And hopefully, more Americans will realize that there are multiple "sub-groups" among African Americans. I'm not just talking region, gender, economic class, religion, sexual orientation, or cultural interests since every population group in the United States can be subdivided by those demographics.

I'm referring to the fact that there are significant sub-groups of African Americans who identify themselves {and may be identified by others} by a nation other than the United States where they or one or more of their parents or grandparents were born.

I'm not referring here to African Americans who are first generation racially mixed such as Tiger Woods or Barak Obama-though I'm certain that they must have experienced some cultural overlays from their White birth mothers and [on Barak Obama's part-perhaps also from his Kenyan birth father].

The point that I'm trying to make is that a significant number of   African Americans were born not in the United States but in Haiti, or Guyana, or Jamaica, or Trinidad, or Nigeria, or Ghana, or Kenya, or The Gambia, or Ethiopia, or Somalia-to name the places of birth of some African Americans who I personally know. As a result of their nation of origin, these people's culture will differ in greater or lesser degrees from other Americans and other African-Americans.

Furthermore, there are a significant number of African Americans who have two Black birth parent but one or both of these birth parents or birth grandparents were not born in the United States {see my list above of those African Americans who I know}.

Of course all this depends on how you define "African American".
But I believe that without question African Americans are far more diverse than most people, particularly most Anglo-Americans think.

And, btw, I strongly feel that it is a good thing that African Americans are made up of diverse, multicultural people.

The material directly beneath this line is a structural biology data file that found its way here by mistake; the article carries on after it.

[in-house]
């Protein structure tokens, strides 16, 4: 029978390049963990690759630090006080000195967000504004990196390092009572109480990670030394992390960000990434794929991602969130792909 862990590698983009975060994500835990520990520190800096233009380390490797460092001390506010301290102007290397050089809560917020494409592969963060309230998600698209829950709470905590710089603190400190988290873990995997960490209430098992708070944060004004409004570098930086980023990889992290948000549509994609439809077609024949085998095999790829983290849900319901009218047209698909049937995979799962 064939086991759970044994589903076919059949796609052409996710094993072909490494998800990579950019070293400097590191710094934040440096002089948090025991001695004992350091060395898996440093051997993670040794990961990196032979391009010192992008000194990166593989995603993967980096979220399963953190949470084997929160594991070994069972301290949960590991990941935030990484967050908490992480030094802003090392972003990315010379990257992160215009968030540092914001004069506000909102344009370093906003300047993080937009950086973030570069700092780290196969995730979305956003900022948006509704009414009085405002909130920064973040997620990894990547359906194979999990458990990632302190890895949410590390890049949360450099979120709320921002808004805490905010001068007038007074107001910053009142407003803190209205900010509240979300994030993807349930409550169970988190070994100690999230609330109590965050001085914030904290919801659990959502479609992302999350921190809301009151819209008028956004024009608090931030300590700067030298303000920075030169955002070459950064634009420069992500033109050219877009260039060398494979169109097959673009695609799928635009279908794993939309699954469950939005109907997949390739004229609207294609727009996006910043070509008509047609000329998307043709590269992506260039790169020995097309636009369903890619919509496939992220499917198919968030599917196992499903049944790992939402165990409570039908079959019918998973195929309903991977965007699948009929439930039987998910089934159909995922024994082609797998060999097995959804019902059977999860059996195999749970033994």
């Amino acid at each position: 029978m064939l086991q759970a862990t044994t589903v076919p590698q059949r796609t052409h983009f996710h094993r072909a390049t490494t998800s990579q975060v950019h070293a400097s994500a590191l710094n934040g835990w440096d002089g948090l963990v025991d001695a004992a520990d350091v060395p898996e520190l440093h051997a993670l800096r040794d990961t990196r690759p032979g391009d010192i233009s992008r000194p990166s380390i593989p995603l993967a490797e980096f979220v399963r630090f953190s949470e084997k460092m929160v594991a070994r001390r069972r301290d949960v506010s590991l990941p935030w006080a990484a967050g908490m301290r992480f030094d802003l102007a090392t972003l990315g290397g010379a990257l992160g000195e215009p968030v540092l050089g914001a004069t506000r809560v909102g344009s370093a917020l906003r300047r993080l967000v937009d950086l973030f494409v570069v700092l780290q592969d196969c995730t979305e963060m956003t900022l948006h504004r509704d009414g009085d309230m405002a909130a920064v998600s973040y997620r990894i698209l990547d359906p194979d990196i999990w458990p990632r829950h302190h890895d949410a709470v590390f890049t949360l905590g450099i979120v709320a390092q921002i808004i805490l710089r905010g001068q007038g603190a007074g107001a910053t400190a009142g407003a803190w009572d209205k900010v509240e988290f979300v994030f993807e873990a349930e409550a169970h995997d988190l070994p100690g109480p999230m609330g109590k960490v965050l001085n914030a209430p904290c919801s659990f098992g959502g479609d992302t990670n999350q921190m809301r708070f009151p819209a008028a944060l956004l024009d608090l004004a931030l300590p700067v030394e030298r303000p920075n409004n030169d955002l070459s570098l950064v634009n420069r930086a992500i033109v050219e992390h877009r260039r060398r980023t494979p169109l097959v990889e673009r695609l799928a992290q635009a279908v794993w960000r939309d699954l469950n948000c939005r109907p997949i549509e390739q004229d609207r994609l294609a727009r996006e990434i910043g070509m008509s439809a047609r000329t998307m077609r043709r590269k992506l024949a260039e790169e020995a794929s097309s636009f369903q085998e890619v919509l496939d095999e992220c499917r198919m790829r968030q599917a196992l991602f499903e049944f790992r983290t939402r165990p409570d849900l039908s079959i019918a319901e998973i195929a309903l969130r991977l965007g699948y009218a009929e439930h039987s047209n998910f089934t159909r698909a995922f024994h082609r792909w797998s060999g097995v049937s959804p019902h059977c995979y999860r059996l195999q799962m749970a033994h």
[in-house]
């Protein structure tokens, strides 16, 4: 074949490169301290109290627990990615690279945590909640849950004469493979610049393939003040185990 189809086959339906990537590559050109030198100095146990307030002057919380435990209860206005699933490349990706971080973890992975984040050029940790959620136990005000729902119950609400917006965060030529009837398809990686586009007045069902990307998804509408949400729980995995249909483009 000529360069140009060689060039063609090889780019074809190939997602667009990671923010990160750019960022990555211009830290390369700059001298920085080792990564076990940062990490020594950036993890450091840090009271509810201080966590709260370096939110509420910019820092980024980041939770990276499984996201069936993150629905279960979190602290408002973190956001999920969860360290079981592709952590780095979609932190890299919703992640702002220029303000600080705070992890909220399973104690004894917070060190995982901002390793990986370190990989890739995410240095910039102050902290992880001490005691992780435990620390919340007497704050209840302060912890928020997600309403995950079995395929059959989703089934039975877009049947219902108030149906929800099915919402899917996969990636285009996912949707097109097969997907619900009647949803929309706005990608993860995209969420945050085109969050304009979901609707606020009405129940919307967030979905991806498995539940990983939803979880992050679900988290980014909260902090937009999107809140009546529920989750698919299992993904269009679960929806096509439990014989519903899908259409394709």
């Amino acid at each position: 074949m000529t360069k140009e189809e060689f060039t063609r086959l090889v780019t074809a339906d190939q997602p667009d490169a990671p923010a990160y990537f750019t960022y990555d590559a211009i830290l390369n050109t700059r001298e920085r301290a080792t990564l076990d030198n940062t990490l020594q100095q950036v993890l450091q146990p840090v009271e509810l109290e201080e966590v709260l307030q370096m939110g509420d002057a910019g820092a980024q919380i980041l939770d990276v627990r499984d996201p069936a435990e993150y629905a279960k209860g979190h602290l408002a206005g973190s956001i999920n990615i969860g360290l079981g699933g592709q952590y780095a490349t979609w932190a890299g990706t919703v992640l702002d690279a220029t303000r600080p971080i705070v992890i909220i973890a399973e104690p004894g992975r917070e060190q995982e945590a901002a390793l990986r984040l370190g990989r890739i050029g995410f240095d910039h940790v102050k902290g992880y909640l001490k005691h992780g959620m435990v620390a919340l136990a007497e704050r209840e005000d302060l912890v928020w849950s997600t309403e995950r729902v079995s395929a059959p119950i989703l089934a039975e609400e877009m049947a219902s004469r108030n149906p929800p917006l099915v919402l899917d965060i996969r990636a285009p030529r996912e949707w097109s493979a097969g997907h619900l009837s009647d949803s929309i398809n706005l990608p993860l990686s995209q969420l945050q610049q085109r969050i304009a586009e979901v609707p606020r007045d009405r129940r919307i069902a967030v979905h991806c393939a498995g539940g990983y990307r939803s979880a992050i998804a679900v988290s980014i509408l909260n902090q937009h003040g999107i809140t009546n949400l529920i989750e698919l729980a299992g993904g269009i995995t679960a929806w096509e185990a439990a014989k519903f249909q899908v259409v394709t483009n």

I also strongly feel that it is a good thing that the United States and many other nations in the world are multicultural.

In time, I believe that Mudcat will have more people of color as regular posters. And I strongly believe that will also be a good thing.



Azizi


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Subject: RE: BS: Multiculturalism
From: GUEST
Date: 08 Aug 05 - 11:17 AM

Another long one brewing


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Subject: RE: BS: Multiculturalism
From: George Papavgeris
Date: 08 Aug 05 - 12:20 PM

Hi John H, your words about CCM made me cringe; I dislike it, just like you, and for the same reasons.

There is a term that we have in Greek, that I don't know how to translate properly into English. It is "Conscripted music", and refere to any music written not for art's sake, but to promote a message, whether militaristic, religious, political etc. I abhor any kind of conscripted music, and CCM is such a case. I particularly liked your statement about creativity versus imitation.


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Subject: RE: BS: Multiculturalism
From: dianavan
Date: 08 Aug 05 - 12:34 PM

I don't think America (the U.S.) can be said to be truly multi-cultural in as much as the emphasis is on assimilation rather preservation of cultural heritage (the melting pot).

In a multi-cultural society, each culture is encouraged to preserve their own language, traditions and beliefs while respecting others. The common society is governed by laws which apply equally to all cultures within the nation.